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The implementation of GHS in the New Zealand
For international transport of dangerous goods, see Implementation through international legal instruments, recommendations, codes and guidelines

The main department:

New Zealand Transport Agency

The relevant legislation

The requirements for controlling the transport of dangerous goods on land are based on the United Nations Recommendations on the Transport of Dangerous Goods – Model Regulations (UNRTDG). The principal New Zealand legislation in this area is the Hazardous Substances and New Organisms Act 1996 (HSNO) and the regulations made under that Act. These impose requirements for all phases of the life cycle of hazardous substances. Generally, regulations made under the HSNO recognise compliance with the Rule as compliance with HSNO for land transport.

The Land Transport Rule: Dangerous Goods 2005 (the Dangerous Goods Rule), which entered into force on 27 June 2005, covers the packaging, identification and documentation of dangerous goods; the segregation of incompatible goods; transport procedures and the training and responsibilities of those involved in the transport of dangerous goods. The Rule’s requirements are applied according to the nature, quantity and use of the goods.

Since its entry into force, the Rule has been amended twice: Dangerous Goods Amendment 2010 (Rule 45001/2) and Dangerous Goods Amendment 2011 (Rule 45001/3). Changes to the Rule are mainly of a minor technical nature, but are intended to ensure that uniformity is maintained with international maritime and aviation codes for the transport of dangerous goods. Revision of the Rule takes into account amendments to the United Nations Recommendations on the Transport of Dangerous Goods - Model Regulations and aligns transport controls with regulations made under the Hazardous Substances and New Organisms Act 1996, which imposes controls for all phases of the life cycle of hazardous substances.

Other department:

Implemented since 2 July 2001.

Legislation applicable to all (new and existing) substances since 1 July 2006.

For labelling, in order to better align New Zealand’s implementation timetable for GHS with those of its major trading partners, an additional provision will allow for acceptance of labelling in accordance with the requirements of specified overseas jurisdictions until the end of 2010.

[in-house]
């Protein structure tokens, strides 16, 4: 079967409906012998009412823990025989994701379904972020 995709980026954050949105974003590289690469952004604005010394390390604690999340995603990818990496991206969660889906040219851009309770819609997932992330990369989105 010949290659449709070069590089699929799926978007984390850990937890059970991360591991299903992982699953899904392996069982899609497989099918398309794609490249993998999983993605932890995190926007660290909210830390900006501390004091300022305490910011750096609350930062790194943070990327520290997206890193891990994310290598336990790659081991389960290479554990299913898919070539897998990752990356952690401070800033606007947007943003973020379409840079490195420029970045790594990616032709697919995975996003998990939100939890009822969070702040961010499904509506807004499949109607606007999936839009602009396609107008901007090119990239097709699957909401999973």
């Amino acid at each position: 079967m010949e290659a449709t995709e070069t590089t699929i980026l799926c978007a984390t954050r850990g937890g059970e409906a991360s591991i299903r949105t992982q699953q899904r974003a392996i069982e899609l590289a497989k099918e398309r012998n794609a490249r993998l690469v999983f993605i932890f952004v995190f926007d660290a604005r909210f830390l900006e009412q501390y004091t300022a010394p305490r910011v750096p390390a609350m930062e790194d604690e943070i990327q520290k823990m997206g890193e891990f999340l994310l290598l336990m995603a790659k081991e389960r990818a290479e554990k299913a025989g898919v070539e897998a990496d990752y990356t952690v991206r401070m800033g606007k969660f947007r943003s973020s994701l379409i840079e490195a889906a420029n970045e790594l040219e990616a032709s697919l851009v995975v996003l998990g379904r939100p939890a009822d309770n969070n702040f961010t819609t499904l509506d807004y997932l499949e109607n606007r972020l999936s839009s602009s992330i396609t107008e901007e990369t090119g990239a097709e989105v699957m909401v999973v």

For SDS, the Safety Data Sheet code of practice (HSNOCOP 8-1) adopts the 16 header SDS format and is consistent with the guidance provided in Annex 4 of the GHS.

The main department:
Environmental Protection Authority (EPA) New Zealand
Ministry for the Environment
WorkSafe New Zealand

The main legislation

Hazardous Substances and New Organisms (HSNO) Act 1996 and related regulations and codes of practice

Health and Safety Employment (HSE) Act 1992 (amended in 2002)

Resource Management Act (RMA) 1991 (on identification, labelling and packaging of hazardous substances)

Additional information:

HSNO Act 1996 stipulates the import, manufacture or use (including disposal) of manufactured chemicals that have hazardous properties. The hazardous properties (defined in accordance with GHS criteria) are: explosive; flammable; oxidizing; toxic; corrosive; and ecotoxicity.

HSNO controls apply at all stages in the manufacture, use and disposal of hazardous substances. Regulations cover: packaging; disposal; tracking; personnel qualifications; emergency management; and identification.

ERMA New Zealand, in conjunction with the Ministry for the Environment, has initiated work towards the revision of the hazardous substances classification framework under the HSNO Act (the Hazardous Substances (Minimum Degrees of Hazard) Regulations 2001 and the Hazardous Substances (Classification) Regulations 2001) to bring it into line with the 3rd revised edition of the GHS.

chemical classification information database (CCID) containing chemicals classified by ERMA New Zealand in accordance with HSNO regulations (which are based on the GHS) is available. Classifications are provided for both the physical hazards (explosiveness, flammability, oxidizing capacity, metal corrosiveness) and biological hazards (toxicity, biological corrosiveness and ecotoxicity) of a chemical. The HSNO hazard classification system is substantially equivalent to the United Nations Globally Harmonized System for classification of chemicals (GHS): see the correlation of the HSNO classification categories with those of the GHS.

There is also an Inventory of Chemicals (NZIoC) which contains the list of chemicals for which notification and approval is required according to Part 6A of the Hazardous Substances and New Organisms (HSNO) Act 1996.